12 year-olds ‘kept in police cells overnight’

Date: 30th June 2013

Children as young as 12 are among hundreds who have been held overnight in police cells in Scotland over the past two years, reported the Scotsman on Sunday 30th June.

Some youngsters have been kept in custody for several days, with one 15-year-old boy being detained for more than 88 hours. The practice, which goes against the UNCRC, has been described as "disturbing", while Scotland's Commissioner for Children and Young People warned police were in breach of the law.

The data, released under Freedom of Information legislation, also flags up significant disparities across the country.

Whereas officers in some areas, such as Grampian, say they did not detain a single child overnight during the period, the practice was routine elsewhere, despite a series of recommendations to overhaul and streamline the system outlined in an HM Inspectorate of Constabulary for Scotland inspection five years ago. No reasons were given as to why the detentions had taken place.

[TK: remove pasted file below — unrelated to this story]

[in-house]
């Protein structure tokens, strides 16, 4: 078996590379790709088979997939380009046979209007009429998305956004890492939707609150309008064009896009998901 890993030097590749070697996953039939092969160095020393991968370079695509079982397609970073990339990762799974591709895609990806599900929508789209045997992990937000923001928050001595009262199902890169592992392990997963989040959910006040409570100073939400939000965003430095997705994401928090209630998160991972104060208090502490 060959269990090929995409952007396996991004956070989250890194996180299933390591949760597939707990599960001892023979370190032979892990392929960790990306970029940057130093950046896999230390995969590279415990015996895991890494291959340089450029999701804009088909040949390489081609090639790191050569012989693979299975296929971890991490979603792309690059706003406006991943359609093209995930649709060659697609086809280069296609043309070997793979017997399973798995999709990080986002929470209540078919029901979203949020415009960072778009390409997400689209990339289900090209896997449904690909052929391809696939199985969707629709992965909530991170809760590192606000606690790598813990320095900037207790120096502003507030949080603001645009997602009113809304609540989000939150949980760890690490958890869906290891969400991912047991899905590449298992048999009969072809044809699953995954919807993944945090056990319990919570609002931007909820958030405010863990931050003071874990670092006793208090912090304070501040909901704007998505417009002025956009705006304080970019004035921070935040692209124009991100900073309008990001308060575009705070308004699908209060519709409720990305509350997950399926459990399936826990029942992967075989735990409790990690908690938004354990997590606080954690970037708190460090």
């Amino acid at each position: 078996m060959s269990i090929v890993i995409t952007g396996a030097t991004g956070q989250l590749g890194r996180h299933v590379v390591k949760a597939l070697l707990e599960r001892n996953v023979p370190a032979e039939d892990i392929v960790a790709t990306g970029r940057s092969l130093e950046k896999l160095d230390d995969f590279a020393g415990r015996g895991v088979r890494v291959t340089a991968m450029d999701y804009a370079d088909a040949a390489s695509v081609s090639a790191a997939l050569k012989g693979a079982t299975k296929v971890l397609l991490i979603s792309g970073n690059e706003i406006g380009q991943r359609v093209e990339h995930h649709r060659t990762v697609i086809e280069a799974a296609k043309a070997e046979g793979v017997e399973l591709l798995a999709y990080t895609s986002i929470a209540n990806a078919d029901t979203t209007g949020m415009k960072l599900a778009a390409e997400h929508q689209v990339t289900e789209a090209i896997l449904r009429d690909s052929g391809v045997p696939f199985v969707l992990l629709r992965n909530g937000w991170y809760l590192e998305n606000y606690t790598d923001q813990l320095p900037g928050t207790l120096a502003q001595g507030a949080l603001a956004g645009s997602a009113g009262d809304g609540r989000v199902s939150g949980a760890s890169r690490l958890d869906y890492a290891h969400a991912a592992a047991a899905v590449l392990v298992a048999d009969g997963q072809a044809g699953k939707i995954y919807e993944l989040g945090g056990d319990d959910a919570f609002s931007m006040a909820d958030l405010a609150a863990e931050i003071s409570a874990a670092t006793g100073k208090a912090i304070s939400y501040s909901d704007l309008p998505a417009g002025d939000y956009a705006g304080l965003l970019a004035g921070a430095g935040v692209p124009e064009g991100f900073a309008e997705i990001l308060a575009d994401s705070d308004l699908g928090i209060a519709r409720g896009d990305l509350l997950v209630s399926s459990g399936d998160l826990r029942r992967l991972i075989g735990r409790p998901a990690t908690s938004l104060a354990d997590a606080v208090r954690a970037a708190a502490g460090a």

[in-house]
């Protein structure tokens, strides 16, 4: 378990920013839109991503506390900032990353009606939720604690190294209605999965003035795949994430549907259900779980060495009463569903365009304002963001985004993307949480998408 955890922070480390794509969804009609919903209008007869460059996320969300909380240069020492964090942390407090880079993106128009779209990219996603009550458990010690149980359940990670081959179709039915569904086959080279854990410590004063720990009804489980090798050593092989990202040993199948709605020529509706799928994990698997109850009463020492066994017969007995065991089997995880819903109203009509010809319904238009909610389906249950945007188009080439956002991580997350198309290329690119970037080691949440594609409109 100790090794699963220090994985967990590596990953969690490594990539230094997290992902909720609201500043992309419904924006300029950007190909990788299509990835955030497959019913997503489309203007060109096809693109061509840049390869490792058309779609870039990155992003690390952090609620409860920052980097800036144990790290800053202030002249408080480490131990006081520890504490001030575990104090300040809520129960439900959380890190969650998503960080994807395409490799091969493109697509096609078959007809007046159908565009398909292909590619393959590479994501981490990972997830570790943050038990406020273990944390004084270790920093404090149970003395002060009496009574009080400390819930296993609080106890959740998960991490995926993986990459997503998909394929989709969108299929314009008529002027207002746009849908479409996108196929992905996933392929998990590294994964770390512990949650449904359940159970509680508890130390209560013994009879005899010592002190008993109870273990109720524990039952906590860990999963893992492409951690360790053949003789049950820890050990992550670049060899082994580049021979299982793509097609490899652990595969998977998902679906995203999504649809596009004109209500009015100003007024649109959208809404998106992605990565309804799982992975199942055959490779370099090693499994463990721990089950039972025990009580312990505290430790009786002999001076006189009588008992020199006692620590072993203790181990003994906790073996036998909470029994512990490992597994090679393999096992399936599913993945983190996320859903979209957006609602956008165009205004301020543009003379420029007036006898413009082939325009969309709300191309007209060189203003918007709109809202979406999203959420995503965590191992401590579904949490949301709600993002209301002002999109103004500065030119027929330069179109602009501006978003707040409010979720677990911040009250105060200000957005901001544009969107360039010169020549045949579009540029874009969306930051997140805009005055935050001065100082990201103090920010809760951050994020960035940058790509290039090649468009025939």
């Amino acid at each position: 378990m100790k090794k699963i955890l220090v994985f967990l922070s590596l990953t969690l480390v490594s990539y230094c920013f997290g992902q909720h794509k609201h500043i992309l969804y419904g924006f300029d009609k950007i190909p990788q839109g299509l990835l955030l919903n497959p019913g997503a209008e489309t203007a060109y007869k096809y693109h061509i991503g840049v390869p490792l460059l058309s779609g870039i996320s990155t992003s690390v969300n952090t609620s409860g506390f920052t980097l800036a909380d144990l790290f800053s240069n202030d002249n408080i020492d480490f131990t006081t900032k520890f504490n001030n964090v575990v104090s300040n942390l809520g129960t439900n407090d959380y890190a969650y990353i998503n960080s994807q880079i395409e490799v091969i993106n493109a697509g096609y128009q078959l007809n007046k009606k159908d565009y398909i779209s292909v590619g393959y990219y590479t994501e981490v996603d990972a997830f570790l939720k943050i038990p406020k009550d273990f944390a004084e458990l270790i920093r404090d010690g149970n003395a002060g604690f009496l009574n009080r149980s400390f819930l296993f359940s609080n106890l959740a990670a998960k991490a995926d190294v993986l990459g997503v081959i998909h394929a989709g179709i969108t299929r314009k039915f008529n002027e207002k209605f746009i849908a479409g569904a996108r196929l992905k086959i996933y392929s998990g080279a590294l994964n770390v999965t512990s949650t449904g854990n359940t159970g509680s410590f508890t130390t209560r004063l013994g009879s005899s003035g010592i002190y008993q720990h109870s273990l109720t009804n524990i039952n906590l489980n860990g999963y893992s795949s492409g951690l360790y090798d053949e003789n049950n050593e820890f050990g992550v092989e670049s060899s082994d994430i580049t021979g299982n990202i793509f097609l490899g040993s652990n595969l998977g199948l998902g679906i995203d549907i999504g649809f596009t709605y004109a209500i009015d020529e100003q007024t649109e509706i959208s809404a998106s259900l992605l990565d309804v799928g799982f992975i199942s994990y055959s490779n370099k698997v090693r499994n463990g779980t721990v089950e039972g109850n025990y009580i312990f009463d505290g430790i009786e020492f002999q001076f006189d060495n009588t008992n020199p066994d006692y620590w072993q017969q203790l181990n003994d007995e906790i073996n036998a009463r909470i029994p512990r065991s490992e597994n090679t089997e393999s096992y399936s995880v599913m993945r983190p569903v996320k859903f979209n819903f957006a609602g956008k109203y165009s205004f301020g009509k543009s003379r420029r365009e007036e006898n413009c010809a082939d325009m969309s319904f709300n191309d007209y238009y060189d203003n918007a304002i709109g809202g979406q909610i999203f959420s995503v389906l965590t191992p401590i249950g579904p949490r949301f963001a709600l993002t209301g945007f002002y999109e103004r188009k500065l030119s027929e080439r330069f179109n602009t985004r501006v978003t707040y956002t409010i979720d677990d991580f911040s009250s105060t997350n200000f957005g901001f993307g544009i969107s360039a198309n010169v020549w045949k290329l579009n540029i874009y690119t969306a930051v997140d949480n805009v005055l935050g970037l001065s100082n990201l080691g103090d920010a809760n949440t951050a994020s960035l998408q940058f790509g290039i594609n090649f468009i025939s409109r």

In the former Lothian and Borders force area, 187 children aged 15 or under were held in custody overnight, defined as a period which started before and ended after midnight. They included two 11-year-olds, ten 12-year-olds, and 21 13-year-olds.

Although most children spent only a few hours in custody, the records include a 14-year-old boy arrested and held for more than 36 hours, and another 14-year-old boy held for more than 26 hours.

One 15-year-old boy arrested in 2011 was held for more than 88 hours. The same year, two 15-year-old boys were arrested and held for more than 37 and 34 hours respectively.

The length of time spent in custody by some of the children goes against Article 37 of the UNCRC, which states that the arrest or detention of a child "shall be used only as a measure of last resort and for the shortest appropriate period of time".

The Criminal Procedure (Scotland) Act 1995 says a child should not be kept in custody other than in exceptional circumstances, such as where they face a charge of homicide. Even then, they should be in a place of safety other than a police station.